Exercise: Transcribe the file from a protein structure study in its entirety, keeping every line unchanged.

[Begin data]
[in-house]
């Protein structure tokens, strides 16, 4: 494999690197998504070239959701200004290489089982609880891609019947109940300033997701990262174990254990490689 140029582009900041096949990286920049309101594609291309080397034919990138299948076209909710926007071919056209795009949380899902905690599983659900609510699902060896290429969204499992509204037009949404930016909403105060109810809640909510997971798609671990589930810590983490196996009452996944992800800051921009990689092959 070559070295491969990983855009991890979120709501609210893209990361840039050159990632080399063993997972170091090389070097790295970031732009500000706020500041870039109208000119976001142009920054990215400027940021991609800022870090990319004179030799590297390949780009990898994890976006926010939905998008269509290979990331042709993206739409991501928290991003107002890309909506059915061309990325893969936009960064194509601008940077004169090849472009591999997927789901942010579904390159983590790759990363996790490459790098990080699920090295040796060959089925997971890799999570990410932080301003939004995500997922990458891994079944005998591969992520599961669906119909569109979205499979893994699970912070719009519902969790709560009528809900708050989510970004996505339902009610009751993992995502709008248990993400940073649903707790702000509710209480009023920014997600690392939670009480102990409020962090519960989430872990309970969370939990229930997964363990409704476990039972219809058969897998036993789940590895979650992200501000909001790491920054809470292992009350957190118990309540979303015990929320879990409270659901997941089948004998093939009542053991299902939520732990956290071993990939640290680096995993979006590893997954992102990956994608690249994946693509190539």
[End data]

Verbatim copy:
[in-house]
């Protein structure tokens, strides 16, 4: 494999690197998504070239959701200004290489089982609880891609019947109940300033997701990262174990254990490689 140029582009900041096949990286920049309101594609291309080397034919990138299948076209909710926007071919056209795009949380899902905690599983659900609510699902060896290429969204499992509204037009949404930016909403105060109810809640909510997971798609671990589930810590983490196996009452996944992800800051921009990689092959 070559070295491969990983855009991890979120709501609210893209990361840039050159990632080399063993997972170091090389070097790295970031732009500000706020500041870039109208000119976001142009920054990215400027940021991609800022870090990319004179030799590297390949780009990898994890976006926010939905998008269509290979990331042709993206739409991501928290991003107002890309909506059915061309990325893969936009960064194509601008940077004169090849472009591999997927789901942010579904390159983590790759990363996790490459790098990080699920090295040796060959089925997971890799999570990410932080301003939004995500997922990458891994079944005998591969992520599961669906119909569109979205499979893994699970912070719009519902969790709560009528809900708050989510970004996505339902009610009751993992995502709008248990993400940073649903707790702000509710209480009023920014997600690392939670009480102990409020962090519960989430872990309970969370939990229930997964363990409704476990039972219809058969897998036993789940590895979650992200501000909001790491920054809470292992009350957190118990309540979303015990929320879990409270659901997941089948004998093939009542053991299902939520732990956290071993990939640290680096995993979006590893997954992102990956994608690249994946693509190539």